Wednesday, June 20, 2018

Psychological effects of separating kids from parents

On the psychological effect of separation from parents (ABC News on 18 June):

“Two of the most damaging childhood adversities are loss of the attachment bond with the parents and childhood physical and sexual abuse,” University of Texas psychiatry professor Luis Zayas told ABC News. “If you want to damage someone permanently, expose him or her to one or both of these traumas.”

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After visiting a shelter in Texas, the president of the American Academy of Pediatrics, Dr. Colleen Kraft, in a television interview, likened what she saw to abuse.

"It is a form of child abuse," Kraft told CBS News. "This type of trauma can be long-lasting, and it's difficult to recover from this. We know very young children go on to not develop their speech, not develop their language, not develop their gross and fine motor skills and wind up with developmental delays."

Similarly, the Washington Post on 19 June:

This is what happens inside children when they are forcibly separated from their parents.

Their heart rate goes up. Their body releases a flood of stress hormones such as cortisol and adrenaline. Those stress hormones can start killing off dendrites — the little branches in brain cells that transmit messages. In time, the stress can start killing off neurons and — especially in young children — wreaking dramatic and long-term damage, both psychologically and to the physical structure of the brain.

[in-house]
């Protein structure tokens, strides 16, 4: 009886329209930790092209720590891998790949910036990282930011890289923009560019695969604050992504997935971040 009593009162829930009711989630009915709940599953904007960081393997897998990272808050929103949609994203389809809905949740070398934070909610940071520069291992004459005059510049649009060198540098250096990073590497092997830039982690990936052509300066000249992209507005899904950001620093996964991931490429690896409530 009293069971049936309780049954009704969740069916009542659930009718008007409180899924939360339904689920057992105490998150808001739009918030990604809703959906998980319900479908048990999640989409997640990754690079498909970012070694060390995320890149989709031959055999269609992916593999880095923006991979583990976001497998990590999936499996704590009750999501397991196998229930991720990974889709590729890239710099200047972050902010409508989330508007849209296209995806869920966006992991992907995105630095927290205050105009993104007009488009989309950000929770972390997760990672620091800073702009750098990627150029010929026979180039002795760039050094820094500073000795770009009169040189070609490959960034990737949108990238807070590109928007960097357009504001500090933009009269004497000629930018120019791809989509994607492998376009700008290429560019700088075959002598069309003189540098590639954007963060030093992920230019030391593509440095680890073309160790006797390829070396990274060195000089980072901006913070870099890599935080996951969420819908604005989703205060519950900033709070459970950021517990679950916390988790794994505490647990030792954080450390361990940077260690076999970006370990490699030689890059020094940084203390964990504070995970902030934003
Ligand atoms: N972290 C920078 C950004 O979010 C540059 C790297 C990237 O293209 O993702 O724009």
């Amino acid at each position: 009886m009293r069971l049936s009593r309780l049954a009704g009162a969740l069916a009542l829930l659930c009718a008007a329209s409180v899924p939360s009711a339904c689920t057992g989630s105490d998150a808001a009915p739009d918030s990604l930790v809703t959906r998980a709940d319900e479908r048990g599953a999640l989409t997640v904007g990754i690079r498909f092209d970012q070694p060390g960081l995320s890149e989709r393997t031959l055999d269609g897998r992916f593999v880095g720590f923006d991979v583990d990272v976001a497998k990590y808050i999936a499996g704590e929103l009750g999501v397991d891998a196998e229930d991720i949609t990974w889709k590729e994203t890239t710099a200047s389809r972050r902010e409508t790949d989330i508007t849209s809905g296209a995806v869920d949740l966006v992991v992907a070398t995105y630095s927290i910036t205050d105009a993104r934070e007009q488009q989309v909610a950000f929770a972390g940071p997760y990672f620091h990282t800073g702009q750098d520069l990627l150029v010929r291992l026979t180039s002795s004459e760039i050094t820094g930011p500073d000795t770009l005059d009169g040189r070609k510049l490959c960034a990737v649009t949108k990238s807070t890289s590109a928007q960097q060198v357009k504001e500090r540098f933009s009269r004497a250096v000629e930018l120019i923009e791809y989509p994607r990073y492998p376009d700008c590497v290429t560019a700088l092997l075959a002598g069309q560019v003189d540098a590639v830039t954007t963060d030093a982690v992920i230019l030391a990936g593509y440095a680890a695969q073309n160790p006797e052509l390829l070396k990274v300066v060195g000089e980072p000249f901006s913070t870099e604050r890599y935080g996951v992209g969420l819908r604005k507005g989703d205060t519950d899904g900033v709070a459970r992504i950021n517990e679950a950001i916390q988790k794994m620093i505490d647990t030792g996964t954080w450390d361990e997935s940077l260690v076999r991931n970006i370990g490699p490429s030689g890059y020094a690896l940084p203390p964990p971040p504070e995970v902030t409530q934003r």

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The American Academy of Pediatrics, American College of Physicians and the American Psychiatric Association have all issued statements against it - representing more than 250,000 doctors in the United States. Nearly 7,700 mental-health professionals and 142 organizations have also signed a petition urging President Donald Trump to end the policy.

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[In a study of children in Romanian orphanages:] Those separated from their parents at a young age had much less white matter, which is largely made up of fibers that transmit information throughout the brain, as well as much less gray matter, which contains the brain-cell bodies that process information and solve problems.

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The [Romanian] children, who had been separated from their parents in their first two years of life, scored significantly lower on IQ tests later in life. Their fight-or-flight response system appeared permanently broken. Stressful situations that would usually prompt physiological responses in other people - increased heart rate, sweaty palms - would provoke nothing in the children.

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Research on aboriginal children in Australia who were removed from their families also showed long-lasting effects. They were nearly twice as likely to be arrested or criminally charged as adults, 60 percent more likely to have alcohol-abuse problems and more than twice as likely to struggle with gambling.

In China — where 1 in 5 children live in villages without their parents, who migrate for work — studies have shown on those "left-behind" children have markedly higher rates of anxiety and depression later in life.

Michael H Fuchs, former deputy assistant secretary of state for east Asian and Pacific affairs, wrote in The Guardian on 20 June: